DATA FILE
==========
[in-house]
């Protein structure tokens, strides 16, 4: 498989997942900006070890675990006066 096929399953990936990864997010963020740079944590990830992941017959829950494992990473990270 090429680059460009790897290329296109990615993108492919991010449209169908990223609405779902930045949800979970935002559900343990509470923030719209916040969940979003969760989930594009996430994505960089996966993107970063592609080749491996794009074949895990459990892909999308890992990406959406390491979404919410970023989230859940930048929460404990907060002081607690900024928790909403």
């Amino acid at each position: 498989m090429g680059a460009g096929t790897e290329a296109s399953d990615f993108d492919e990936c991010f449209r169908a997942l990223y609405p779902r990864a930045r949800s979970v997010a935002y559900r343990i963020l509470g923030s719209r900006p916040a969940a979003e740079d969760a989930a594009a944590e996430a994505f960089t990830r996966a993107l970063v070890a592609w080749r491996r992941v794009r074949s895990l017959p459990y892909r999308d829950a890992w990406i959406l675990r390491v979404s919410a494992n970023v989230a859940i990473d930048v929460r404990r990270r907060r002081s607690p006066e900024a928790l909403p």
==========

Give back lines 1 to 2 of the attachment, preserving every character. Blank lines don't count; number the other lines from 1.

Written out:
[in-house]
């Protein structure tokens, strides 16, 4: 498989997942900006070890675990006066 096929399953990936990864997010963020740079944590990830992941017959829950494992990473990270 090429680059460009790897290329296109990615993108492919991010449209169908990223609405779902930045949800979970935002559900343990509470923030719209916040969940979003969760989930594009996430994505960089996966993107970063592609080749491996794009074949895990459990892909999308890992990406959406390491979404919410970023989230859940930048929460404990907060002081607690900024928790909403």